When the CEO of a bank dies, the bank’s assets and holdings don’t get buried along with them.
But when it comes to cryptocurrency exchanges — places where you can trade your real-world money for digital currencies like Bitcoin — things work differently.
At least, that was the case for Vancouver-based exchange QuadrigaCX. The exchange was plunged into turmoil when the ostensible widow of its CEO, 30-year-old Gerald Cotten, announced that her husband had passed away in India while building an orphanage — and took the passwords to crypto holdings worth about $190 million to the grave.
Now the drama is escalating, with some observers suggesting that Cotten faked his own death to abscond with the cash.
Cold Wallet Case
CoinDesk retrieved Cotten’s death certificate from officials in India, but users on Reddit and Twitter raised red flags, calling the legitimacy of Cotten’s death into question — and pointing out that in parts of India, it’s possible to buy a death certificate.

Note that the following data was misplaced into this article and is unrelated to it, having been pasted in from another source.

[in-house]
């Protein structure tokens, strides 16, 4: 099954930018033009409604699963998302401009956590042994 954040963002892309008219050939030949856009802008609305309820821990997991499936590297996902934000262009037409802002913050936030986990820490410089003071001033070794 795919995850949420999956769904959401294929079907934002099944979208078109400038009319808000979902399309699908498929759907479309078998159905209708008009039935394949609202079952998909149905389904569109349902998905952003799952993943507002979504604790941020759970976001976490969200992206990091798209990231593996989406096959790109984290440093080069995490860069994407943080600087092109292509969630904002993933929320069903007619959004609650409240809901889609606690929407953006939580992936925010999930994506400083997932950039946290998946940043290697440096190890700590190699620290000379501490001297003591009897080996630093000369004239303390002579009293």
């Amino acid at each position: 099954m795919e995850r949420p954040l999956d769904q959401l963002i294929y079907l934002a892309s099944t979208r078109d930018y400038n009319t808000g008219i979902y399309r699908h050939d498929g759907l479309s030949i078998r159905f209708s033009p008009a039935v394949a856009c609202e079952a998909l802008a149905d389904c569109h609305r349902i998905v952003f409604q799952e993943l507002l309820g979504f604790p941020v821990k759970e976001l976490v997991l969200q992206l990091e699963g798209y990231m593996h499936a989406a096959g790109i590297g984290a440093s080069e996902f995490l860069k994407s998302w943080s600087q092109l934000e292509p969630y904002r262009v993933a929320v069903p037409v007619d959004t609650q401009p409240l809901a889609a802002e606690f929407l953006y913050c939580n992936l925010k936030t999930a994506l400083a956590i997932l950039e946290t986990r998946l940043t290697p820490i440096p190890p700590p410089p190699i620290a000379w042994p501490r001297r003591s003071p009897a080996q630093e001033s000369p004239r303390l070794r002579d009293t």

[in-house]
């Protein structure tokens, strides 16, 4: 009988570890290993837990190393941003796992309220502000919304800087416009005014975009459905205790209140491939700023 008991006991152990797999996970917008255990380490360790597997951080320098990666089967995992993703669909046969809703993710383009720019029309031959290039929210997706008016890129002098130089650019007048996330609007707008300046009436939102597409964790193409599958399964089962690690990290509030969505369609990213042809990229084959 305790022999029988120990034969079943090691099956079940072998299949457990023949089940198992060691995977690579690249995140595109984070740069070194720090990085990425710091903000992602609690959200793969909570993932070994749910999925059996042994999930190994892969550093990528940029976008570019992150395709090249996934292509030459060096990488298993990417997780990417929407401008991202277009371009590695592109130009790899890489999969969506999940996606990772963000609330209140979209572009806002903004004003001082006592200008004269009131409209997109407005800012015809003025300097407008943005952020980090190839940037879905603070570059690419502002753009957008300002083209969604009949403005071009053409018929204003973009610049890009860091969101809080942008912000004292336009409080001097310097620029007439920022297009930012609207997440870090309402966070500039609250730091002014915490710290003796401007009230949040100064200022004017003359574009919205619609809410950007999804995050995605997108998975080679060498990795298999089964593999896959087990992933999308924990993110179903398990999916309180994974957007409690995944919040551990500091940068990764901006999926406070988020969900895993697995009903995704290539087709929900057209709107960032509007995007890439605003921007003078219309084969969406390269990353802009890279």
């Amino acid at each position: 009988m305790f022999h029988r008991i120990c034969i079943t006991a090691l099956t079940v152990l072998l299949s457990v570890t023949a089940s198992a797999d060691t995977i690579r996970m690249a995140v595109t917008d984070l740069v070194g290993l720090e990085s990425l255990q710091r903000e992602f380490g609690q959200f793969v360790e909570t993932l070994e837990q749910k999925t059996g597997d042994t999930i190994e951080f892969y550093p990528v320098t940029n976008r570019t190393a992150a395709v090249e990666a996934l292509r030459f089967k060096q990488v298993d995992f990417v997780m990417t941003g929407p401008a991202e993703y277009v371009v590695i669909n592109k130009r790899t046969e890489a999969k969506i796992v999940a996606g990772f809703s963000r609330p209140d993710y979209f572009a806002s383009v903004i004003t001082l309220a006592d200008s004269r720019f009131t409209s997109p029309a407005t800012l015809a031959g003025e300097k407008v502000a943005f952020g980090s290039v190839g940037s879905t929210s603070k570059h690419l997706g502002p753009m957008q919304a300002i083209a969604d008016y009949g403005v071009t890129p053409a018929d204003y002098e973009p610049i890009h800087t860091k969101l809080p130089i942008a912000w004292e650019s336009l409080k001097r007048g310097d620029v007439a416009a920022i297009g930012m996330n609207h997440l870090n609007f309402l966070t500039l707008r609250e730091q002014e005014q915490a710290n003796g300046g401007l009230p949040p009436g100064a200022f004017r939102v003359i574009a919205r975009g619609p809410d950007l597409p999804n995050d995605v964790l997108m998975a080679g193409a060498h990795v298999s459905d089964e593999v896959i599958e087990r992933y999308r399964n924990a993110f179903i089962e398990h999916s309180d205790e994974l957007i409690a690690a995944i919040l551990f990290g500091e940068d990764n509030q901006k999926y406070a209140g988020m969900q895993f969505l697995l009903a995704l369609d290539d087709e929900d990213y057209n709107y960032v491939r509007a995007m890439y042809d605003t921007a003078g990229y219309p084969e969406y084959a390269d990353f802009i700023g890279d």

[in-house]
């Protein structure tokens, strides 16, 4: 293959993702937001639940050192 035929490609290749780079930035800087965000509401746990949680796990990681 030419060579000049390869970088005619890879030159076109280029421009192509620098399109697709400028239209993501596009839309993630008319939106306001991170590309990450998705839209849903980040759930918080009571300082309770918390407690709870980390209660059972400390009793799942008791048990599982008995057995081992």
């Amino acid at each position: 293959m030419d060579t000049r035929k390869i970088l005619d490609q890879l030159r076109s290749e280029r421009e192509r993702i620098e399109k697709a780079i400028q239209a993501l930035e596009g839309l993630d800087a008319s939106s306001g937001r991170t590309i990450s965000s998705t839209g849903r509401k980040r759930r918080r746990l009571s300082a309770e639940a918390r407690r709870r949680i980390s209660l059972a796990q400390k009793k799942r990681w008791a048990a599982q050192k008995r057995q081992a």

The saga has also angered QuadrigaCX clients who had money tied up in the exchange, as well as cryptocurrency observers.
Jesse Powell, the CEO of rival crypto exchange KrakenFX, took to Twitter on Saturday, where he called the story of Cotten’s death “bizarre and, frankly, unbelievable.”
Earlier today, a Canadian court approved QuadrigaCX’s request for a stay of 30 days — a period of time during which no lawsuits can be made against the exchange.
Cotten’s encrypted laptop will also soon fall in the hands of court-appointed lawyers working for creditors, Canadian news reports. Whether or not the laptop will hold the secret key to unlock QuadrigaCX’s accounts is unclear.
QuadrigaCX has a pretty daunting task ahead of it: recover the keys to hundreds of millions of dollars worth of cryptocurrency. The company has filed for bankruptcy protection, as it’s frantically trying to recover the keys.
“For the past weeks, we have worked extensively to address our liquidity issues, which include attempting to locate and secure our very significant cryptocurrency reserves held in cold wallets,” reads a black-on-white message that replaced the company’s entire homepage.
A key question is why there was no backup. What series of actions led to QuadrigaCX’s quandary?